Obviously not every video game released can live up to our expectations. This is especially the case when the bar for what counts as quality is consistently raised as the industry embraces advances in design and technology. That said, there are sometimes when the gap between our expectations and reality are so large, that you almost can’t help but feel a little shocked. Here are five such examples of games that were almost impressive when it came to how disappointing they managed to be.
No Man’s Sky
Hello Games’ No Man’s Sky is a game that’s easy to talk about. It is a story of success due to the fact that is has, by now, exceeded most of the expectations placed on it during its original marketing run. The support it has received over the last few years is incredible, considering this is an industry that is often quick to abandon titles.
That was certainly the expectation on release, anyway, because what gamers were treated to wasn’t an exciting, ambitious trek through space. Instead, it was a slog through a limitless procedurally generated cosmos devoid of any life or excitement. There was also a complete lack of community. Exploration felt pointless. But still, the potential was apparent, and that might be what was most frustrating at the time. I’m glad it has grown into such an amazing game.
Mighty No. 9
In a time where Capcom had seemingly abandoned Mega Man, Mighty No. 9 ’s success seemed like a sure thing. It was being developed by Keiji Inafune, who had previously worked at Capcom and done much to shape the direction of the Mega Man franchise. It was a result of a record-breaking Kickstarter. It had momentum. But that momentum seemed to stop and delays and a trickle of banal news quickly eroded the fan’s goodwill.
By the time the game released, it was clear that this wasn’t going to be a suitable replacement for Mega Man or Mega Man X . It felt like a heartless cash grab, derivative and lacking in innovation. The art direction is also pretty disagreeable. It’s really disappointing, too, because Keiji Inafune has done some amazing work in the past, even outside of the Mega Man franchise. It really seemed like his ingenuity would lead to something great.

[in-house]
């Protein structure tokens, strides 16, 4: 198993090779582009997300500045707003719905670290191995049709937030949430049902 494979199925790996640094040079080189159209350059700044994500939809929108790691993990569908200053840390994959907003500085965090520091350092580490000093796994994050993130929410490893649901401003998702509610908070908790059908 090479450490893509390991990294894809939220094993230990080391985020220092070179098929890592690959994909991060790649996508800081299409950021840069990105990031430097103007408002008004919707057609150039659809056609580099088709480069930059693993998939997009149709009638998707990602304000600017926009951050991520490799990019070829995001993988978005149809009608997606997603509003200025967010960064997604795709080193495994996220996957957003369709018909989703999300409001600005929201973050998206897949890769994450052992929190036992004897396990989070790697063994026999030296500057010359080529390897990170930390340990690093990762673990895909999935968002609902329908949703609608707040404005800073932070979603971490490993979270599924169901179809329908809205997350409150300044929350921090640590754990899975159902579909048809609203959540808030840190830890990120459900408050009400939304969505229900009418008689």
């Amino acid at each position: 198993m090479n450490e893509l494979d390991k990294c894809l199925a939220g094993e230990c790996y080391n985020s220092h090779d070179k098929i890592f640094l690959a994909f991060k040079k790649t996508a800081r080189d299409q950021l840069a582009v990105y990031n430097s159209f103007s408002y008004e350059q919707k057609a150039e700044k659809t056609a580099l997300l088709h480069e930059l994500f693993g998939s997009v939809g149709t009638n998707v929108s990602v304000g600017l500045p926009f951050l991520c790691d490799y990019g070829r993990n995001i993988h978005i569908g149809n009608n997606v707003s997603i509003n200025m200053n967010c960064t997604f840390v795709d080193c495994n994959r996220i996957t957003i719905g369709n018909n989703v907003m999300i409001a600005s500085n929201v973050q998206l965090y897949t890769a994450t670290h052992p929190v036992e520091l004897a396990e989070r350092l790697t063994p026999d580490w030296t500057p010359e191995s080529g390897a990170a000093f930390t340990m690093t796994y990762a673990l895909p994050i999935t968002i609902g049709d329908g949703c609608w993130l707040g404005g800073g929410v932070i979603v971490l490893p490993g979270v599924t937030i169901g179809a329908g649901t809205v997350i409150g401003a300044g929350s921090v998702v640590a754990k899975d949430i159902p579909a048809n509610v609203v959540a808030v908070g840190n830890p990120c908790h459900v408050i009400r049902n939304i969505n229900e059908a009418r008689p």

The formula seemed like a win. Anthem would be a game by Bioware who, even now, is still considered a pretty trusted developer. Some of the biggest games in history are a result of its hard work. The next part of the equation? Badass exoskeletons and gameplay that seemed inspired by Destiny . Initial marketing lead people to believe that this game, while lacking mass multiplayer, would improve on a lot of Destiny’s weak points.
Really, though, the game was very unlike Bungie’s expansive title. The only thing it really had in common was a lackluster launch. In order to try to win back the community after the stale gameplay chased everybody away, the developers released a roadmap detailing planned improvements. Unlike Destiny and unlike No Man’s Sky , nobody wanted to stick around, and nothing Anthem did seemed to pull anybody back. Hopefully this isn’t a sign of things to come for Bioware because I know a lot of people who are cautiously optimistic about whatever the developer has in store for the Dragon Age franchise.
Perfect Dark Zero
When Microsoft acquired the legendary developer, Rare, I had mixed feelings. On one hand, this meant the end of an era when it came to the Donkey Kong Country franchise. On the other hand? Rare would be able to make games for what was, at the time, an impressive powerhouse of a system. Additionally, a sequel to the fantastic and strange Nintendo 64 title would be coming as a launch title to the Xbox 360.
How could Rare have messed this up so badly, though? None of the charm of the original was present. The voice acting was bad. The multiplayer felt hollow. Oh, and the AI? It was just awful and displaying no real improvement over the shooters of two generations prior. Gamers had already experienced two Halo games at this point. The bar had moved while we were waiting on Perfect Dark.
Duke Nukem Forever
Let me start by saying that Duke Nukem Forever isn’t a complete failure. Duke’s voice actor gave a much more dynamic performance for this entry in the series. That said, almost everything else about the game is bad.
For one, the game had been in development forever and the industry had changed immeasurably. Even the humor was dated by the time it came out.
By the time it came out, though, I think most people had become a bit wary. At this time in gaming history, we had a fairly good idea of what to expect when a game saw so many delays and even changed developers midway. The mechanics felt archaic and overly simple. The story, while never a highlight of the series, offered nothing of value this time around. All the shock and absurdity that Duke Nukem had been known for had even become underwhelming as developers made strides to better execute comedy and narrative in the years between Duke Nukem games.